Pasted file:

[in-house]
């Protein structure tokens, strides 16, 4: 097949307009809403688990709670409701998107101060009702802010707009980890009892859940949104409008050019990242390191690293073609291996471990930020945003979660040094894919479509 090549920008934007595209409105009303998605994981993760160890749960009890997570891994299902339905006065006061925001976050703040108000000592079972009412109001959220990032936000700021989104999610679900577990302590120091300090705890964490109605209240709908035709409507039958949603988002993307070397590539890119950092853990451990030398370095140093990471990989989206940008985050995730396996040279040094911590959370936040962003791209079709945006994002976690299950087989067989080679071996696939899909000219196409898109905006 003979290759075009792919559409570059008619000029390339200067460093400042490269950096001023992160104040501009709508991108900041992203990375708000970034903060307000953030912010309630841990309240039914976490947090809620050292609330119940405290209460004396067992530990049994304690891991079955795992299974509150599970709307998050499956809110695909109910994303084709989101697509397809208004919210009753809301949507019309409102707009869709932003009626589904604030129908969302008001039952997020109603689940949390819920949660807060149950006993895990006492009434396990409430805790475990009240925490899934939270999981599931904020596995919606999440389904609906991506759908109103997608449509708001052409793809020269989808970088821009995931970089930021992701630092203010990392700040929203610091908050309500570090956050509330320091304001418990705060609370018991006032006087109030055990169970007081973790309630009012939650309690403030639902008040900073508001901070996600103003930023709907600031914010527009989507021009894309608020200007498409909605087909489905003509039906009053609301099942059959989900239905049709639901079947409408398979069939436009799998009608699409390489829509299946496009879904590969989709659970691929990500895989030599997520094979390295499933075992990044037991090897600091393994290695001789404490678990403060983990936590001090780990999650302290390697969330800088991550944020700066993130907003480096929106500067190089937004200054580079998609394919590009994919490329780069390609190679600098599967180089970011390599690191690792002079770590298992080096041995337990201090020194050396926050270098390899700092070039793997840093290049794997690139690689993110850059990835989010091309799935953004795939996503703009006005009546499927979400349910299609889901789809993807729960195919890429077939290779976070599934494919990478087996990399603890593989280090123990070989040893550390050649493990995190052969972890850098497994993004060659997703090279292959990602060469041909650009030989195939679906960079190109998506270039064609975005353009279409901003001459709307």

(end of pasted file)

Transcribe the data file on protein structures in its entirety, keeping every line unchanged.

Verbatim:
[in-house]
């Protein structure tokens, strides 16, 4: 097949307009809403688990709670409701998107101060009702802010707009980890009892859940949104409008050019990242390191690293073609291996471990930020945003979660040094894919479509 090549920008934007595209409105009303998605994981993760160890749960009890997570891994299902339905006065006061925001976050703040108000000592079972009412109001959220990032936000700021989104999610679900577990302590120091300090705890964490109605209240709908035709409507039958949603988002993307070397590539890119950092853990451990030398370095140093990471990989989206940008985050995730396996040279040094911590959370936040962003791209079709945006994002976690299950087989067989080679071996696939899909000219196409898109905006 003979290759075009792919559409570059008619000029390339200067460093400042490269950096001023992160104040501009709508991108900041992203990375708000970034903060307000953030912010309630841990309240039914976490947090809620050292609330119940405290209460004396067992530990049994304690891991079955795992299974509150599970709307998050499956809110695909109910994303084709989101697509397809208004919210009753809301949507019309409102707009869709932003009626589904604030129908969302008001039952997020109603689940949390819920949660807060149950006993895990006492009434396990409430805790475990009240925490899934939270999981599931904020596995919606999440389904609906991506759908109103997608449509708001052409793809020269989808970088821009995931970089930021992701630092203010990392700040929203610091908050309500570090956050509330320091304001418990705060609370018991006032006087109030055990169970007081973790309630009012939650309690403030639902008040900073508001901070996600103003930023709907600031914010527009989507021009894309608020200007498409909605087909489905003509039906009053609301099942059959989900239905049709639901079947409408398979069939436009799998009608699409390489829509299946496009879904590969989709659970691929990500895989030599997520094979390295499933075992990044037991090897600091393994290695001789404490678990403060983990936590001090780990999650302290390697969330800088991550944020700066993130907003480096929106500067190089937004200054580079998609394919590009994919490329780069390609190679600098599967180089970011390599690191690792002079770590298992080096041995337990201090020194050396926050270098390899700092070039793997840093290049794997690139690689993110850059990835989010091309799935953004795939996503703009006005009546499927979400349910299609889901789809993807729960195919890429077939290779976070599934494919990478087996990399603890593989280090123990070989040893550390050649493990995190052969972890850098497994993004060659997703090279292959990602060469041909650009030989195939679906960079190109998506270039064609975005353009279409901003001459709307």